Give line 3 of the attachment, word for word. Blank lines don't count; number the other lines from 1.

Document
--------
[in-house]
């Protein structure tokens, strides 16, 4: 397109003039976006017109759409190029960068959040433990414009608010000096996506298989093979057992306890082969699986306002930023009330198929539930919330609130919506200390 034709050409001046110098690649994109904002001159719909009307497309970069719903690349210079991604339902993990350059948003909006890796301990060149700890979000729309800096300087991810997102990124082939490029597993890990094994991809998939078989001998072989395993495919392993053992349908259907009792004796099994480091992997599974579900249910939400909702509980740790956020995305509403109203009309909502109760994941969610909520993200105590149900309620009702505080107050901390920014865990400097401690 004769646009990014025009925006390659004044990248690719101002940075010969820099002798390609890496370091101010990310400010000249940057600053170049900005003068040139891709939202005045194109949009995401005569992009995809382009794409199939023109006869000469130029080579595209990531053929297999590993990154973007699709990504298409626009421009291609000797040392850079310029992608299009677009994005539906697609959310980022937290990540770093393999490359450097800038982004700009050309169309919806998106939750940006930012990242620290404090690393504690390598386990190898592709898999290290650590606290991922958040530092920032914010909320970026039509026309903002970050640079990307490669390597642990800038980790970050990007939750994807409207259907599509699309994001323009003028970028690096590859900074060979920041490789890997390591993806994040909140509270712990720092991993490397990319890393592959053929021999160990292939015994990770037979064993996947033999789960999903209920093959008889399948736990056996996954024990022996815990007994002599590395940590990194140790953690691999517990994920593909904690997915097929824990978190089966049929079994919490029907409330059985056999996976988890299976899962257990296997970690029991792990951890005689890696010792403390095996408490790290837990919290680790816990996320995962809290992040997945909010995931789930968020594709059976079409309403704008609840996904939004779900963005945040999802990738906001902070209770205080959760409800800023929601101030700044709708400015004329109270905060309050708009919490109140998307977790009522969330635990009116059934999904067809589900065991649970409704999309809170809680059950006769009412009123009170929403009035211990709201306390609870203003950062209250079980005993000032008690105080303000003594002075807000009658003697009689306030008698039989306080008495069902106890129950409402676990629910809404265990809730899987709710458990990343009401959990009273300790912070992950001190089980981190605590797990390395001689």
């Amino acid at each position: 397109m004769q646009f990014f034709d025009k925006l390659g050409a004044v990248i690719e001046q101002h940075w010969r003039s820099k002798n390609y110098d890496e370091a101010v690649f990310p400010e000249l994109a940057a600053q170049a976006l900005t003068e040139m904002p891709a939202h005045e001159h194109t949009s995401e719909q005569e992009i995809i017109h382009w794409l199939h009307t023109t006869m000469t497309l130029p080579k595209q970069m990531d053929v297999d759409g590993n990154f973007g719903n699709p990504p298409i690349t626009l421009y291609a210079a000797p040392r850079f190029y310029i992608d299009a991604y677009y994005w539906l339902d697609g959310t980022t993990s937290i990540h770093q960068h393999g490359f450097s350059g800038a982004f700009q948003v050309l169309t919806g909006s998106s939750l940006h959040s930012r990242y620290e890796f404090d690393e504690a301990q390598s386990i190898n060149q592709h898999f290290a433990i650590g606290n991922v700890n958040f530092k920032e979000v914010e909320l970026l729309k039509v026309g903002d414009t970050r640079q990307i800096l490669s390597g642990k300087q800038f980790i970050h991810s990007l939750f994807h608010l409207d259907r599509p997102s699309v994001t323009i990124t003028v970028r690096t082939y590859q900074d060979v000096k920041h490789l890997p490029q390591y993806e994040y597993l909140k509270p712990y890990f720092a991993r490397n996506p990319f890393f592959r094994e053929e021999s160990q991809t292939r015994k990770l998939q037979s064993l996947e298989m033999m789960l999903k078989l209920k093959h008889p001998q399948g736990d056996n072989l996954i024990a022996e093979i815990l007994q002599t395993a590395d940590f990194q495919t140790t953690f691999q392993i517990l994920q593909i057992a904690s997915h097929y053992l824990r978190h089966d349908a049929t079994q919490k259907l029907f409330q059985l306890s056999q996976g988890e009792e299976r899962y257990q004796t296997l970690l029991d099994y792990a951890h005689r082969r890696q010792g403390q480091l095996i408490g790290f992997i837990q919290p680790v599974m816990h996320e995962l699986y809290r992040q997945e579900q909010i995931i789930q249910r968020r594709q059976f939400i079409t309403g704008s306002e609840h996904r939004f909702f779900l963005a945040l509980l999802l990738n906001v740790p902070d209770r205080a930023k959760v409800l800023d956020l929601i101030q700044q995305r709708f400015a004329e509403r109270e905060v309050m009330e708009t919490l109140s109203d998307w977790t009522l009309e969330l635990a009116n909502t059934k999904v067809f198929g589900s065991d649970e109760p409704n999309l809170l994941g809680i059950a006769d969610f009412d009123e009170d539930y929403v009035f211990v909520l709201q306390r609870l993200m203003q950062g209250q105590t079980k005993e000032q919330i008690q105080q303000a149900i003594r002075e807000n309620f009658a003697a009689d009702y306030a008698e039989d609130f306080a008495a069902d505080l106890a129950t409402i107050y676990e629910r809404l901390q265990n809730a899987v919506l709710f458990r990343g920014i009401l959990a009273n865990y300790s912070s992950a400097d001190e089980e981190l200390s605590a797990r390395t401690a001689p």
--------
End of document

């Amino acid at each position: 397109m004769q646009f990014f034709d025009k925006l390659g050409a004044v990248i690719e001046q101002h940075w010969r003039s820099k002798n390609y110098d890496e370091a101010v690649f990310p400010e000249l994109a940057a600053q170049a976006l900005t003068e040139m904002p891709a939202h005045e001159h194109t949009s995401e719909q005569e992009i995809i017109h382009w794409l199939h009307t023109t006869m000469t497309l130029p080579k595209q970069m990531d053929v297999d759409g590993n990154f973007g719903n699709p990504p298409i690349t626009l421009y291609a210079a000797p040392r850079f190029y310029i992608d299009a991604y677009y994005w539906l339902d697609g959310t980022t993990s937290i990540h770093q960068h393999g490359f450097s350059g800038a982004f700009q948003v050309l169309t919806g909006s998106s939750l940006h959040s930012r990242y620290e890796f404090d690393e504690a301990q390598s386990i190898n060149q592709h898999f290290a433990i650590g606290n991922v700890n958040f530092k920032e979000v914010e909320l970026l729309k039509v026309g903002d414009t970050r640079q990307i800096l490669s390597g642990k300087q800038f980790i970050h991810s990007l939750f994807h608010l409207d259907r599509p997102s699309v994001t323009i990124t003028v970028r690096t082939y590859q900074d060979v000096k920041h490789l890997p490029q390591y993806e994040y597993l909140k509270p712990y890990f720092a991993r490397n996506p990319f890393f592959r094994e053929e021999s160990q991809t292939r015994k990770l998939q037979s064993l996947e298989m033999m789960l999903k078989l209920k093959h008889p001998q399948g736990d056996n072989l996954i024990a022996e093979i815990l007994q002599t395993a590395d940590f990194q495919t140790t953690f691999q392993i517990l994920q593909i057992a904690s997915h097929y053992l824990r978190h089966d349908a049929t079994q919490k259907l029907f409330q059985l306890s056999q996976g988890e009792e299976r899962y257990q004796t296997l970690l029991d099994y792990a951890h005689r082969r890696q010792g403390q480091l095996i408490g790290f992997i837990q919290p680790v599974m816990h996320e995962l699986y809290r992040q997945e579900q909010i995931i789930q249910r968020r594709q059976f939400i079409t309403g704008s306002e609840h996904r939004f909702f779900l963005a945040l509980l999802l990738n906001v740790p902070d209770r205080a930023k959760v409800l800023d956020l929601i101030q700044q995305r709708f400015a004329e509403r109270e905060v309050m009330e708009t919490l109140s109203d998307w977790t009522l009309e969330l635990a009116n909502t059934k999904v067809f198929g589900s065991d649970e109760p409704n999309l809170l994941g809680i059950a006769d969610f009412d009123e009170d539930y929403v009035f211990v909520l709201q306390r609870l993200m203003q950062g209250q105590t079980k005993e000032q919330i008690q105080q303000a149900i003594r002075e807000n309620f009658a003697a009689d009702y306030a008698e039989d609130f306080a008495a069902d505080l106890a129950t409402i107050y676990e629910r809404l901390q265990n809730a899987v919506l709710f458990r990343g920014i009401l959990a009273n865990y300790s912070s992950a400097d001190e089980e981190l200390s605590a797990r390395t401690a001689p």